Best-selling novelist Paul Sheldon is on his way home from his Colorado hideaway after completing his latest book, when he crashes his car in a freak blizzard. Paul is critically injured, but is rescued by former nurse Annie Wilkes, Paul's "number one fan", who takes Paul back to her remote house in the mountains (without bothering to tell anybody). Unfortunately for Paul, Annie is also a headcase. When she discovers that Paul has killed off the heroine in her favorite novels, her reaction leaves Paul shattered (literally)... Written by
Andrew Backhouse (andback74)
Stephen King had originally planned to release the novel under his pseudonym, Richard Bachman. While writing it, however, it was discovered that King was Bachman. King subsequently published the novel under his real name, and announced that Bachman had died from "cancer of the pseudonym." See more »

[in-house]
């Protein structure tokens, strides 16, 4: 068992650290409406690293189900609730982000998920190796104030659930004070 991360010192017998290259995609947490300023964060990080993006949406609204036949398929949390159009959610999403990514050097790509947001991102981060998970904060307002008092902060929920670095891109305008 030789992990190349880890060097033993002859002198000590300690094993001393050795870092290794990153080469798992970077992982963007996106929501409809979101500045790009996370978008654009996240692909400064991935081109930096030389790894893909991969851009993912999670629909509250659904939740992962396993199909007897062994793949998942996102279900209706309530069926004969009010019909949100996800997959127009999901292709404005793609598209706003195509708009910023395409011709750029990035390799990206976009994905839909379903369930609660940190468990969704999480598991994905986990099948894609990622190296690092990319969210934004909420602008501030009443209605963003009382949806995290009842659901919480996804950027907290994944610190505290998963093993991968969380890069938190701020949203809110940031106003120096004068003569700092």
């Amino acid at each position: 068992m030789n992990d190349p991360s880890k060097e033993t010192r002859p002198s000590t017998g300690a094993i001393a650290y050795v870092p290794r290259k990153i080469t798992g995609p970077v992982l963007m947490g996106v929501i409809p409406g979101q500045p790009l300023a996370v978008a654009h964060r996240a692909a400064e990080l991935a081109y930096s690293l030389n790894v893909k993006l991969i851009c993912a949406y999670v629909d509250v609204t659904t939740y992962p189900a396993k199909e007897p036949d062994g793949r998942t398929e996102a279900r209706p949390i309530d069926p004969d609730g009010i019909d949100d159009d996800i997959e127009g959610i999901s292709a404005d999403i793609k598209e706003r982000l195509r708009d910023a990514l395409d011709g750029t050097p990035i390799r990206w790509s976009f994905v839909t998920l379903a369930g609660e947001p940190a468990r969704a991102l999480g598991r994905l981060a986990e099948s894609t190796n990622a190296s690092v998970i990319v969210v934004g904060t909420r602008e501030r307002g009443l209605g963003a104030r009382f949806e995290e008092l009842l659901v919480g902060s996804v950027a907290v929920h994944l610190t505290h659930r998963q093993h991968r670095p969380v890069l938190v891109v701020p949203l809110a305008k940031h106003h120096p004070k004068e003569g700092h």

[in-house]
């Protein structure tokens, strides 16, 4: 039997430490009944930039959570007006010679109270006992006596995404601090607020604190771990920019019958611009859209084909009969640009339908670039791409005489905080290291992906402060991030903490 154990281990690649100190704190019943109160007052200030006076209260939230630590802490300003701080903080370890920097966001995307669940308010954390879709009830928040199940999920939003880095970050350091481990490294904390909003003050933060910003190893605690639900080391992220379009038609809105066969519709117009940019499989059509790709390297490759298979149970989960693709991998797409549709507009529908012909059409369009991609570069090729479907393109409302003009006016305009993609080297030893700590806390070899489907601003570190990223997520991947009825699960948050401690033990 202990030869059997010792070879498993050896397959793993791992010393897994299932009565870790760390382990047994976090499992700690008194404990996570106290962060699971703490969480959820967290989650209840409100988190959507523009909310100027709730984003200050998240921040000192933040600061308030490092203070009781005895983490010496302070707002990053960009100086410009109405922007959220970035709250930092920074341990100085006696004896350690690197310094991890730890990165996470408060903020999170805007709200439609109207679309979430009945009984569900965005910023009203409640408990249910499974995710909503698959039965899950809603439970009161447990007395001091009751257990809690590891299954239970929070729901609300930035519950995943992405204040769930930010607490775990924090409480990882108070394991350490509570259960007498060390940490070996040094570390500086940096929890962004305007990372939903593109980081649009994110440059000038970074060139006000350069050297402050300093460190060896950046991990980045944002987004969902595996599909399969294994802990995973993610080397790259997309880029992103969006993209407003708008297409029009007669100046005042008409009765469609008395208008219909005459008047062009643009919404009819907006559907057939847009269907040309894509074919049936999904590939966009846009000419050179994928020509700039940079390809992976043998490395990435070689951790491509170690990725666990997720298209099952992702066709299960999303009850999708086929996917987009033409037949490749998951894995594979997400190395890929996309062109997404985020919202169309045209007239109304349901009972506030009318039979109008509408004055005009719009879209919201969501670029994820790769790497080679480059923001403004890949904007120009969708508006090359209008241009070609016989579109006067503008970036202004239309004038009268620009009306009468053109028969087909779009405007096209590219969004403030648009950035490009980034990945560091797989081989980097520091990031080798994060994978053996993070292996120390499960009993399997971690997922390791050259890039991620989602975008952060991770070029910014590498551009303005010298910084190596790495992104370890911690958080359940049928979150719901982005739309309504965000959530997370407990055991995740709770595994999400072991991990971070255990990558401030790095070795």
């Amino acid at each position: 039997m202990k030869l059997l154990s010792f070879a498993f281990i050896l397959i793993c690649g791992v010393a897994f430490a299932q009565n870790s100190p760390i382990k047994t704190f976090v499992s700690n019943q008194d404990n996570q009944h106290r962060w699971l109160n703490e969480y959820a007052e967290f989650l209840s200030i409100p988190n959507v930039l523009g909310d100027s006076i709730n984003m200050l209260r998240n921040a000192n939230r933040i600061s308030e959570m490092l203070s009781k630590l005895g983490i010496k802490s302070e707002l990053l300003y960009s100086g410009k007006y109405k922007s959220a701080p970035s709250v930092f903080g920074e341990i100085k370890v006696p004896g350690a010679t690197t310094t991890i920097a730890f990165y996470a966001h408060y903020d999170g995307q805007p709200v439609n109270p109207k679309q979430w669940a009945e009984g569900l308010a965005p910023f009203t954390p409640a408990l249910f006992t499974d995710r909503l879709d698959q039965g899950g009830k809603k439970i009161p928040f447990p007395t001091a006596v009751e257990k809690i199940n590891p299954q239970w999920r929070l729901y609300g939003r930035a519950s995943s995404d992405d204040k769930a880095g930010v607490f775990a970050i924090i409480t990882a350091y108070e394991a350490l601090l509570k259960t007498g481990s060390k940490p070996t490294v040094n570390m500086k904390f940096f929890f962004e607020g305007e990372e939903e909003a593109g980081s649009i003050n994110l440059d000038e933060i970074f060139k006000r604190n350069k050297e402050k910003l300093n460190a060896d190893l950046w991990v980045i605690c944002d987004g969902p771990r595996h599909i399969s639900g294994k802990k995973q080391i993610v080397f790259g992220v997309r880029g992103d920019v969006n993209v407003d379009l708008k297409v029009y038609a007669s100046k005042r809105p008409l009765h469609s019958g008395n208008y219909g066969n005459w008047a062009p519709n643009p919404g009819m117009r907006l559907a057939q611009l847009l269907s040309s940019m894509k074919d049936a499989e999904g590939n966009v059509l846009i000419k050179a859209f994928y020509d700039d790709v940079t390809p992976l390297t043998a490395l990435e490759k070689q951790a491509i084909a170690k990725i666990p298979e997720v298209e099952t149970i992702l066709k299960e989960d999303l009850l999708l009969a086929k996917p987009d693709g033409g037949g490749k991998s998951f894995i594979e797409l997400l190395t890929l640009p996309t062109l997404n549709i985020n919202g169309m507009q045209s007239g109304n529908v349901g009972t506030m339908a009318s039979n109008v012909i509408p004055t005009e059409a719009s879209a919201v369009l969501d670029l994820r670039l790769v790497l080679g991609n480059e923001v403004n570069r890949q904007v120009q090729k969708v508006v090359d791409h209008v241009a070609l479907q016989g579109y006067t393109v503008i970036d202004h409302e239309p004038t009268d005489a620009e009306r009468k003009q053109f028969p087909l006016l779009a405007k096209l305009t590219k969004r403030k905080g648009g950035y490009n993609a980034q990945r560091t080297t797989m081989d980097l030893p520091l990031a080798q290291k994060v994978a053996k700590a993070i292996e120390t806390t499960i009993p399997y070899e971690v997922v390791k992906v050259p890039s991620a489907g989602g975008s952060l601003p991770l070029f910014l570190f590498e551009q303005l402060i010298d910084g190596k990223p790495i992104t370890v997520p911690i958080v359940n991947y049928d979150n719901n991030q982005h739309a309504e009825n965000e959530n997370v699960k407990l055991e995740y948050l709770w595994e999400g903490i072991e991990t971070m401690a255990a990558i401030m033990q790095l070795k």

Annie tells Paul she got the typewriter because it has no "N"; in one of the first scenes where he's typing, there is clearly an "n" in his writing, at the end of the movie, there is no "n". See more »
[Virginia and Buster are driving along the mountain road]
Well, this sure is fun.
[She later takes her hand and lovingly rubs Buster's leg]
Sheriff John T. 'Buster' McCain:
[Buster is sensing what's going on]
Virginia, when you're in this car, you're not my wife, you're my deputy.
[He takes her hand and puts it back on the steering wheel]
Well, this deputy would rather be home under the covers with the sheriff.
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Misery has to be the best adaptation of a Stephen King novel. A close runner up is Stand By Me, but for suspense and tension that just gets tighter and tighter, watch Misery. Kathy Bates can go from nice and cheerful to downright crazy like someone turning on a light switch. While watching James Caan suffer through the torture that Bates puts him through, you can't help but sympathize with the guy. Rob Reiner presents us with the problem, and he slowly escalates the tension and the dread that creeps over the movie. Even though the book was different in the "hobbling" process, Annie Wilkes' method of hobbling still gives me the chills whenever I watch it.
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